Tuesday, 11 April 2017

Stuffing the ears of men with false reports

Present fears are less than horrible imaginings

It’s easy to stoke up fear in a crowd of people. Orson Welles did it on a mass scale with his 1938 radio broadcast of HG Wells’ The War of the Worlds when, reputedly, over one million people out of six million listeners panicked when they mistook a drama play for a news bulletin. Or did they?



Fake news

Subsequent research suggests that what really happened was that thousands of people did no more than telephone local authorities and were reassured when they were told it was a radio play. Media reports – including some started by the organisations that funded the radio station – exaggerated the level of panic and even reported suicides and heart attacks. Police were involved but mostly in the capacity of reassuring listeners. Was this the first modern fake news story? Not only because the whole thing was fictional but also because the reporting of it afterwards was exaggerated.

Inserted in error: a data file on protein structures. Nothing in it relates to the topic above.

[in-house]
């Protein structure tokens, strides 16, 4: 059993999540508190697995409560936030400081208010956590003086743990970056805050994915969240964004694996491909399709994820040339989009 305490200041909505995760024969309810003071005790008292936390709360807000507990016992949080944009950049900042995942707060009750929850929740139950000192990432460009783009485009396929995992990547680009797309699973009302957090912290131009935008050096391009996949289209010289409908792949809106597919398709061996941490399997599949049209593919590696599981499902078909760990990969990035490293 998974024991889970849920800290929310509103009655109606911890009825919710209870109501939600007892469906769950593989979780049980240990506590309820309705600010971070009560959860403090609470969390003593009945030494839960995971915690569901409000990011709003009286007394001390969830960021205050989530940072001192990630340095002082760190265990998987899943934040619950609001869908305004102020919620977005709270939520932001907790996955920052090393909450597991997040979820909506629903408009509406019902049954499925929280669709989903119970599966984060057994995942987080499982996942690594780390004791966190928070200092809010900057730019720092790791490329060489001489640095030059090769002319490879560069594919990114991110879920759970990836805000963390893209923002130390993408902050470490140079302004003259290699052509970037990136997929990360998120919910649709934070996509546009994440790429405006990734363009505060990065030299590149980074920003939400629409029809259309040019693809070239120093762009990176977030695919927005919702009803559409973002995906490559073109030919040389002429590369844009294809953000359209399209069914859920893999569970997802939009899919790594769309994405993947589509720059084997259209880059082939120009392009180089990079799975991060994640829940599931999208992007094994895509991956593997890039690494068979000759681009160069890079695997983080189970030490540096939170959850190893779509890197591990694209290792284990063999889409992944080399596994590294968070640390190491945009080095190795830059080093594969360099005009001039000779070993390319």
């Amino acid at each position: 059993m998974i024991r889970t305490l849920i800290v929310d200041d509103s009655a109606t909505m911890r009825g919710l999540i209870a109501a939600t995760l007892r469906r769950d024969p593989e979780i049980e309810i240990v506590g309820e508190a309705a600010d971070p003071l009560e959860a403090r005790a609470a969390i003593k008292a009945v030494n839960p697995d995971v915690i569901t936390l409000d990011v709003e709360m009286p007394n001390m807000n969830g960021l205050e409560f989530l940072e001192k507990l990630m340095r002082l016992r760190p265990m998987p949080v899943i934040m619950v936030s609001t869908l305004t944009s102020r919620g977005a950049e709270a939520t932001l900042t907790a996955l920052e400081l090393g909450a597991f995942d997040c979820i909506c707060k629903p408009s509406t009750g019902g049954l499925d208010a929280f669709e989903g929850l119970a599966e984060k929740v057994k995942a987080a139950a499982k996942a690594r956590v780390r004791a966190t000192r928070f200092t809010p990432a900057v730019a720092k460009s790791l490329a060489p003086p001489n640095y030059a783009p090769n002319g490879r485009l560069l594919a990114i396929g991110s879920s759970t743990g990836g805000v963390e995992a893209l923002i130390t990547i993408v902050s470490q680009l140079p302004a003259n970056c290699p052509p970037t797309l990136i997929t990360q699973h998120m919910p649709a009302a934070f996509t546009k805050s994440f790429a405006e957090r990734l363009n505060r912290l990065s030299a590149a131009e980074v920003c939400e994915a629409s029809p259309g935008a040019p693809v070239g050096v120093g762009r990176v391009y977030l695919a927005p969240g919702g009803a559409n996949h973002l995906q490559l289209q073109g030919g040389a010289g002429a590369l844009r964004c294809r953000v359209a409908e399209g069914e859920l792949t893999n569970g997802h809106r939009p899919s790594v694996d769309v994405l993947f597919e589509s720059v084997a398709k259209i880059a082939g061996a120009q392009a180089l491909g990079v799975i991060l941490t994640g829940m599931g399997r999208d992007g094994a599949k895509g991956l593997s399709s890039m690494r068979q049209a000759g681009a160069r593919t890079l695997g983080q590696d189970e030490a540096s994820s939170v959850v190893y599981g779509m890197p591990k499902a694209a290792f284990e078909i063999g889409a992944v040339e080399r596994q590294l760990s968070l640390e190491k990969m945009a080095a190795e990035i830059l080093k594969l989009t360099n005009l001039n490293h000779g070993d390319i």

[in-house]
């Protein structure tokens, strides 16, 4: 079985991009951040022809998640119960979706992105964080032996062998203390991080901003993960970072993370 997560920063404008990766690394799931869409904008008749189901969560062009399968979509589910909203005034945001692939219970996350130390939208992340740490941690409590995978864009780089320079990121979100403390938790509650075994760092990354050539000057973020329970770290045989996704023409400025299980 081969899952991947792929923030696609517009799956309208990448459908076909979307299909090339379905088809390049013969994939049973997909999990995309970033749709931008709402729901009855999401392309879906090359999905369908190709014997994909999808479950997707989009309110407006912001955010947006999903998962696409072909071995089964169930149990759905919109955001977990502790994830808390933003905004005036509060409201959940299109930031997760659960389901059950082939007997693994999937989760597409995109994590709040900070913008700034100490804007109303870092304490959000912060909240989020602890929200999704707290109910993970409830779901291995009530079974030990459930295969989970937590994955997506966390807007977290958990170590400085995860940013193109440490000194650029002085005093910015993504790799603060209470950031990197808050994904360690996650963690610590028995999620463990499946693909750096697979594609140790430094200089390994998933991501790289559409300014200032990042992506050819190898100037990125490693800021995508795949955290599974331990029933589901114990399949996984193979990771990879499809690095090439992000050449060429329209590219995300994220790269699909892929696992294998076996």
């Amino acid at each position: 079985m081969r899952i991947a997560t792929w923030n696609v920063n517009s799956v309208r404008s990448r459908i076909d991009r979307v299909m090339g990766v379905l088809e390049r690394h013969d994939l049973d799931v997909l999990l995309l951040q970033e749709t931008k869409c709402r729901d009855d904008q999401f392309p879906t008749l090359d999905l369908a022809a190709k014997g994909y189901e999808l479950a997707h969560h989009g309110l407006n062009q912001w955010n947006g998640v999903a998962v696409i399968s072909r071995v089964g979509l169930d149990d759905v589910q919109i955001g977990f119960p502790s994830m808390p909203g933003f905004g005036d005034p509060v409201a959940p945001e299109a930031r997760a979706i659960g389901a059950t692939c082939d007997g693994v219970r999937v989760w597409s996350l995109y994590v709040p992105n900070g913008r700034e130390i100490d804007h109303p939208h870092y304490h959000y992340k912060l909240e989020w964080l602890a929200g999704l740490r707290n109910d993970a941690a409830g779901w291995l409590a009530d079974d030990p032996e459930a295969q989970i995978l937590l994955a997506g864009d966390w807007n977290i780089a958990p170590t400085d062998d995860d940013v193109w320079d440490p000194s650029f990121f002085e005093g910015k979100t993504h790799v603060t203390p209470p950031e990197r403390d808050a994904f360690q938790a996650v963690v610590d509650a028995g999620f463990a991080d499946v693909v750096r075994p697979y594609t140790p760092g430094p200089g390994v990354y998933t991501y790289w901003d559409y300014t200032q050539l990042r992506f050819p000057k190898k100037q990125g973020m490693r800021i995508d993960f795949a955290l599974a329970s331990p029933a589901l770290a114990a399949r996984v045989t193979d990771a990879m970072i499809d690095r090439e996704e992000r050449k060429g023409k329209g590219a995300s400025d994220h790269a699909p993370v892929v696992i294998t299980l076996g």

Antony Byrne as Rumour - "Open your ears" - in Henry IV Part Two

“Upon my tongues continual slanders ride”

Shakespeare starts Henry IV Part Two with the entrance of an actor playing the role of Rumour, a throwback to medieval mystery plays when Vices were personified on stage. “Open your ears,” says Rumour. He boasts
“Upon my tongues continual slanders ride,
The which in every language I pronounce,
Stuffing the ears of men with false reports.”
He goes on to say that he is going to lie about the battle that the audience had seen (in the prequel) and say that those who died were alive and those who were alive had died. Shocking fake news depicted in a play over 400 years ago about an event 200 years before that. Rumours. Fake news. Provoking fear in the general public.…